The Game 5 LeBlanc: A look at the dynamic between H2k-Gaming's Ryu and pr0lly

by theScore Staff Aug 12 2016
Thumbnail image courtesy of Riot esports Flickr

The Berlin crowd teemed with Origen supporters. H2k-Gaming ground stares into their monitors at the start of another fifth game in another EU LCS semifinal. Andrei “Odoamne” Pascu, Yoo “Ryu” Sangook, and Coach Neil "pr0lly" Hammad felt the familiar sensation of sinking into a third place match. They weren’t going to catch a second wave of confidence. Someone would have to take the responsibility to carry the game.

And Ryu wanted to play LeBlanc.

Ryu had demanded to take the pick in the fourth match as well, giving H2K their second loss of the best of five, but this wasn’t the first series where he’d had this inclination. With unwavering conviction in the SK Gaming third place match in 2015 EU LCS Spring, at match point in Game 4, Ryu had asked to play Kassadin. pr0lly relented, and Ryu demolished SK Gaming to tie the series, leaving an opening for H2K to close it out in Game 5.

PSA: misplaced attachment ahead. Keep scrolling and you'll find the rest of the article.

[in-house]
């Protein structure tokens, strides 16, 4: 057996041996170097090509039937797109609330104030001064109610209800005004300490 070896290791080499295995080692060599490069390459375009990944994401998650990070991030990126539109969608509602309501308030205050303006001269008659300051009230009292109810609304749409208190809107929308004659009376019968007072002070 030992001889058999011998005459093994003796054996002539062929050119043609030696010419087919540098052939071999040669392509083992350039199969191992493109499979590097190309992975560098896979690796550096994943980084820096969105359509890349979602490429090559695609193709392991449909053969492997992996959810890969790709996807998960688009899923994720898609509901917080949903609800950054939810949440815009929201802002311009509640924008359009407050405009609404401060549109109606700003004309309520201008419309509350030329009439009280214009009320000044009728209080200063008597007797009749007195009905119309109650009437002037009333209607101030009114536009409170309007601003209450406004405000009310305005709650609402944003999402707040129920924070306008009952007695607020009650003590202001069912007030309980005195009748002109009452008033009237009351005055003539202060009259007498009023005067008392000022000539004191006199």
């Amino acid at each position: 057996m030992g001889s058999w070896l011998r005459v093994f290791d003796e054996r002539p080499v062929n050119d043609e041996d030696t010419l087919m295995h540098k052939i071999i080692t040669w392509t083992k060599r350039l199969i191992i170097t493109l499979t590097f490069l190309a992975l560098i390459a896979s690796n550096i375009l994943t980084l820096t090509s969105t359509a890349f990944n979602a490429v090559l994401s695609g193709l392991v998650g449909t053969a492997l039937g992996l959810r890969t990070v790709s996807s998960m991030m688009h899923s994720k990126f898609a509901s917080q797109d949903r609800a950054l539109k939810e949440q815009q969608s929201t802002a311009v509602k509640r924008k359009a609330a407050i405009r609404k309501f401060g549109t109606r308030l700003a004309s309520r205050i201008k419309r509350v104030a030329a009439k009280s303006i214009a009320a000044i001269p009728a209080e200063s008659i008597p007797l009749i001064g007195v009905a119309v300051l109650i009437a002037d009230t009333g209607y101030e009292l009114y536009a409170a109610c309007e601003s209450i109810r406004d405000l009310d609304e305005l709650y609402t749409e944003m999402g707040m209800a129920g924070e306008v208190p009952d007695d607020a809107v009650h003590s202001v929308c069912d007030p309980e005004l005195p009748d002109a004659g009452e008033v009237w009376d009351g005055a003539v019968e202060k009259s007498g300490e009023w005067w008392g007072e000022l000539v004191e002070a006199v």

Against Origen, PR0LLY assented to Ryu’s Game 5 request, and H2k-Gaming locked in a last pick LeBlanc against Origen’s Orianna. The game unfolded as a slow bleed, setting the LeBlanc further behind in CS despite an early kill, and they lost after 40 minutes, dropping down to their third consecutive third place match in the EU LCS as a team.

The LeBlanc pick stuck with viewers of the semifinal well after the series concluded. Usually praised for drafting, H2K had their champion select called into question. pr0lly has expressed multiple times that Ryu is a player he has relied on in the past to make a confident call for a comfort champion to carry a game. The failure of the LeBlanc pick didn’t change that.